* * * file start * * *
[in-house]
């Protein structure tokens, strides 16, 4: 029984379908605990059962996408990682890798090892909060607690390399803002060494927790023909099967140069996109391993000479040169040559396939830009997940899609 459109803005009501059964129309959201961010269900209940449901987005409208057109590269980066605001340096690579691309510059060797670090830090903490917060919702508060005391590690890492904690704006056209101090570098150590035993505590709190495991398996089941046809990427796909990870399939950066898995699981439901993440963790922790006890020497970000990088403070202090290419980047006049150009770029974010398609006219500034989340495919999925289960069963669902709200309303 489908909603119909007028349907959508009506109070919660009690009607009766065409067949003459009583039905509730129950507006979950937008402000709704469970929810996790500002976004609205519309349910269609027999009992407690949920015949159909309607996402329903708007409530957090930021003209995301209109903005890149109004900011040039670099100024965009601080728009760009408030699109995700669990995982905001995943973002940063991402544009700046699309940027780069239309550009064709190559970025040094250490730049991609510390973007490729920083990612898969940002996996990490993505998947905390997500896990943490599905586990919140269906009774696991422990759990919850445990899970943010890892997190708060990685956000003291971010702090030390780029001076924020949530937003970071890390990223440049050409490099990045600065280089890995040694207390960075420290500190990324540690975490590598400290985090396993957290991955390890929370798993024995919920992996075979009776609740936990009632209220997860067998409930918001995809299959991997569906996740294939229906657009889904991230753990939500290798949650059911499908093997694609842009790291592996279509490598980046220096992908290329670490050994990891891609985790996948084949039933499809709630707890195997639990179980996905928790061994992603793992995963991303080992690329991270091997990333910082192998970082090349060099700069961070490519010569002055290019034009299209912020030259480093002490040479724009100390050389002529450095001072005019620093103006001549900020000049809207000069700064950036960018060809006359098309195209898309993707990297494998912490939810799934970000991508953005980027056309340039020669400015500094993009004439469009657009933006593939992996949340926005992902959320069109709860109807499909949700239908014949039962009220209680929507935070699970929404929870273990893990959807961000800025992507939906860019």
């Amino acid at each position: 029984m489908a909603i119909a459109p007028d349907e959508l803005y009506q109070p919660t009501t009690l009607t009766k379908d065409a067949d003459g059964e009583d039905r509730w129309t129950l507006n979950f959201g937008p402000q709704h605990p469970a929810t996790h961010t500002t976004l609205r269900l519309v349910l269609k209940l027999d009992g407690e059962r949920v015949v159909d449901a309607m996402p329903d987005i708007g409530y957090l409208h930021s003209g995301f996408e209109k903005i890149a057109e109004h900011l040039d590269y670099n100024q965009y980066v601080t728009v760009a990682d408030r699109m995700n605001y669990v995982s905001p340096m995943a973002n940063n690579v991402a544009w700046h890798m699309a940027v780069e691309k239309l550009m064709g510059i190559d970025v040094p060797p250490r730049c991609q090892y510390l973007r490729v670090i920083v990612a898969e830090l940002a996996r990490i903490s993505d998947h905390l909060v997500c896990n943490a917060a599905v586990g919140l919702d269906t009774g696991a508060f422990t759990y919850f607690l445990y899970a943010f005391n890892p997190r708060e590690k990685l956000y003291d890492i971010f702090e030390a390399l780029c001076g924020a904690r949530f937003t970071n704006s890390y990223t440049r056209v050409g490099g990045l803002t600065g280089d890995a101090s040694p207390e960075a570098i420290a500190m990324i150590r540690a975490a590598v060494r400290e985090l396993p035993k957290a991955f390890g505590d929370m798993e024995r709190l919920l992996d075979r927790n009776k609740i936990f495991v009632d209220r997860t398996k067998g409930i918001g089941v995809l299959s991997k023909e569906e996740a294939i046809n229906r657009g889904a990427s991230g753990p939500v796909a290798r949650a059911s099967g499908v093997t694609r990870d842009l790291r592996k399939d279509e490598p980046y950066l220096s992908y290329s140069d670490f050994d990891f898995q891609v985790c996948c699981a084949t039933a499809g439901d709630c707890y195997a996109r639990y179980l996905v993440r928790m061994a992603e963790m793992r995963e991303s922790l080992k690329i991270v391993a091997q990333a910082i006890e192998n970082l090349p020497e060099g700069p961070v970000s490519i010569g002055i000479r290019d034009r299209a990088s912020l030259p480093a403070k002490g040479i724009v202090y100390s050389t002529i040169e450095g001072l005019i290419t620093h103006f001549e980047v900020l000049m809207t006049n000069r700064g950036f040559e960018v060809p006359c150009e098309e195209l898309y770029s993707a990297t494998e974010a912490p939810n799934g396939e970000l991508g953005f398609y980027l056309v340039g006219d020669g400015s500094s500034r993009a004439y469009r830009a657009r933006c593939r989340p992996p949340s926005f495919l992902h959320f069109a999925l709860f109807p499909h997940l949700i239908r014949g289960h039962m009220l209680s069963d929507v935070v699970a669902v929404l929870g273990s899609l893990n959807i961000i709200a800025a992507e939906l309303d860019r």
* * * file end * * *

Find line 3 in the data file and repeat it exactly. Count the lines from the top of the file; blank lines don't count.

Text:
């Amino acid at each position: 029984m489908a909603i119909a459109p007028d349907e959508l803005y009506q109070p919660t009501t009690l009607t009766k379908d065409a067949d003459g059964e009583d039905r509730w129309t129950l507006n979950f959201g937008p402000q709704h605990p469970a929810t996790h961010t500002t976004l609205r269900l519309v349910l269609k209940l027999d009992g407690e059962r949920v015949v159909d449901a309607m996402p329903d987005i708007g409530y957090l409208h930021s003209g995301f996408e209109k903005i890149a057109e109004h900011l040039d590269y670099n100024q965009y980066v601080t728009v760009a990682d408030r699109m995700n605001y669990v995982s905001p340096m995943a973002n940063n690579v991402a544009w700046h890798m699309a940027v780069e691309k239309l550009m064709g510059i190559d970025v040094p060797p250490r730049c991609q090892y510390l973007r490729v670090i920083v990612a898969e830090l940002a996996r990490i903490s993505d998947h905390l909060v997500c896990n943490a917060a599905v586990g919140l919702d269906t009774g696991a508060f422990t759990y919850f607690l445990y899970a943010f005391n890892p997190r708060e590690k990685l956000y003291d890492i971010f702090e030390a390399l780029c001076g924020a904690r949530f937003t970071n704006s890390y990223t440049r056209v050409g490099g990045l803002t600065g280089d890995a101090s040694p207390e960075a570098i420290a500190m990324i150590r540690a975490a590598v060494r400290e985090l396993p035993k957290a991955f390890g505590d929370m798993e024995r709190l919920l992996d075979r927790n009776k609740i936990f495991v009632d209220r997860t398996k067998g409930i918001g089941v995809l299959s991997k023909e569906e996740a294939i046809n229906r657009g889904a990427s991230g753990p939500v796909a290798r949650a059911s099967g499908v093997t694609r990870d842009l790291r592996k399939d279509e490598p980046y950066l220096s992908y290329s140069d670490f050994d990891f898995q891609v985790c996948c699981a084949t039933a499809g439901d709630c707890y195997a996109r639990y179980l996905v993440r928790m061994a992603e963790m793992r995963e991303s922790l080992k690329i991270v391993a091997q990333a910082i006890e192998n970082l090349p020497e060099g700069p961070v970000s490519i010569g002055i000479r290019d034009r299209a990088s912020l030259p480093a403070k002490g040479i724009v202090y100390s050389t002529i040169e450095g001072l005019i290419t620093h103006f001549e980047v900020l000049m809207t006049n000069r700064g950036f040559e960018v060809p006359c150009e098309e195209l898309y770029s993707a990297t494998e974010a912490p939810n799934g396939e970000l991508g953005f398609y980027l056309v340039g006219d020669g400015s500094s500034r993009a004439y469009r830009a657009r933006c593939r989340p992996p949340s926005f495919l992902h959320f069109a999925l709860f109807p499909h997940l949700i239908r014949g289960h039962m009220l209680s069963d929507v935070v699970a669902v929404l929870g273990s899609l893990n959807i961000i709200a800025a992507e939906l309303d860019r």